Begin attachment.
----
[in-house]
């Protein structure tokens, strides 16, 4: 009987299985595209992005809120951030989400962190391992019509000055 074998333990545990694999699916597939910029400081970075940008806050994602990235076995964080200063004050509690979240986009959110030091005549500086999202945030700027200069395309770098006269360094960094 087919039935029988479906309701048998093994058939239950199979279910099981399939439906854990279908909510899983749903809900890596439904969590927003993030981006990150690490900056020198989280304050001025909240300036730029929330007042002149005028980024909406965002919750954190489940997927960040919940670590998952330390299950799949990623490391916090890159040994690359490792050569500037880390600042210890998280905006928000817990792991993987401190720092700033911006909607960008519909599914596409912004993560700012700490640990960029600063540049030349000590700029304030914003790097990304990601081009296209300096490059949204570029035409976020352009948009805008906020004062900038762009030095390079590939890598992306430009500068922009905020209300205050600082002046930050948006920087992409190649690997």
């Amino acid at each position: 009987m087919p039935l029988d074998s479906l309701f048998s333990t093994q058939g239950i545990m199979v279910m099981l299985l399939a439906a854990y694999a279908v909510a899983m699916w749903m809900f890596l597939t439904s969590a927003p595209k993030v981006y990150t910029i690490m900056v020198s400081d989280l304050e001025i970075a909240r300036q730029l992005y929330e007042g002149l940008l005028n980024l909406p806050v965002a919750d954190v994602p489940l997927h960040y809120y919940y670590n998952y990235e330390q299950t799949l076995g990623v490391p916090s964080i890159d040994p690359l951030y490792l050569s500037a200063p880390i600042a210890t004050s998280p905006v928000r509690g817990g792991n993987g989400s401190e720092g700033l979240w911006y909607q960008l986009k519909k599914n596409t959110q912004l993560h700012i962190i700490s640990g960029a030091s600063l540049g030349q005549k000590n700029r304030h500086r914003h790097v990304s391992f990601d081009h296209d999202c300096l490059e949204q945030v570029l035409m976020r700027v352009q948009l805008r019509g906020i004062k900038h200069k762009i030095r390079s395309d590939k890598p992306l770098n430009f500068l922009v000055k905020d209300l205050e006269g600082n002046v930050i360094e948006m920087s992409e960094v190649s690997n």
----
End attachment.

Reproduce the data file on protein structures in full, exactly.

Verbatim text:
[in-house]
């Protein structure tokens, strides 16, 4: 009987299985595209992005809120951030989400962190391992019509000055 074998333990545990694999699916597939910029400081970075940008806050994602990235076995964080200063004050509690979240986009959110030091005549500086999202945030700027200069395309770098006269360094960094 087919039935029988479906309701048998093994058939239950199979279910099981399939439906854990279908909510899983749903809900890596439904969590927003993030981006990150690490900056020198989280304050001025909240300036730029929330007042002149005028980024909406965002919750954190489940997927960040919940670590998952330390299950799949990623490391916090890159040994690359490792050569500037880390600042210890998280905006928000817990792991993987401190720092700033911006909607960008519909599914596409912004993560700012700490640990960029600063540049030349000590700029304030914003790097990304990601081009296209300096490059949204570029035409976020352009948009805008906020004062900038762009030095390079590939890598992306430009500068922009905020209300205050600082002046930050948006920087992409190649690997």
């Amino acid at each position: 009987m087919p039935l029988d074998s479906l309701f048998s333990t093994q058939g239950i545990m199979v279910m099981l299985l399939a439906a854990y694999a279908v909510a899983m699916w749903m809900f890596l597939t439904s969590a927003p595209k993030v981006y990150t910029i690490m900056v020198s400081d989280l304050e001025i970075a909240r300036q730029l992005y929330e007042g002149l940008l005028n980024l909406p806050v965002a919750d954190v994602p489940l997927h960040y809120y919940y670590n998952y990235e330390q299950t799949l076995g990623v490391p916090s964080i890159d040994p690359l951030y490792l050569s500037a200063p880390i600042a210890t004050s998280p905006v928000r509690g817990g792991n993987g989400s401190e720092g700033l979240w911006y909607q960008l986009k519909k599914n596409t959110q912004l993560h700012i962190i700490s640990g960029a030091s600063l540049g030349q005549k000590n700029r304030h500086r914003h790097v990304s391992f990601d081009h296209d999202c300096l490059e949204q945030v570029l035409m976020r700027v352009q948009l805008r019509g906020i004062k900038h200069k762009i030095r390079s395309d590939k890598p992306l770098n430009f500068l922009v000055k905020d209300l205050e006269g600082n002046v930050i360094e948006m920087s992409e960094v190649s690997n």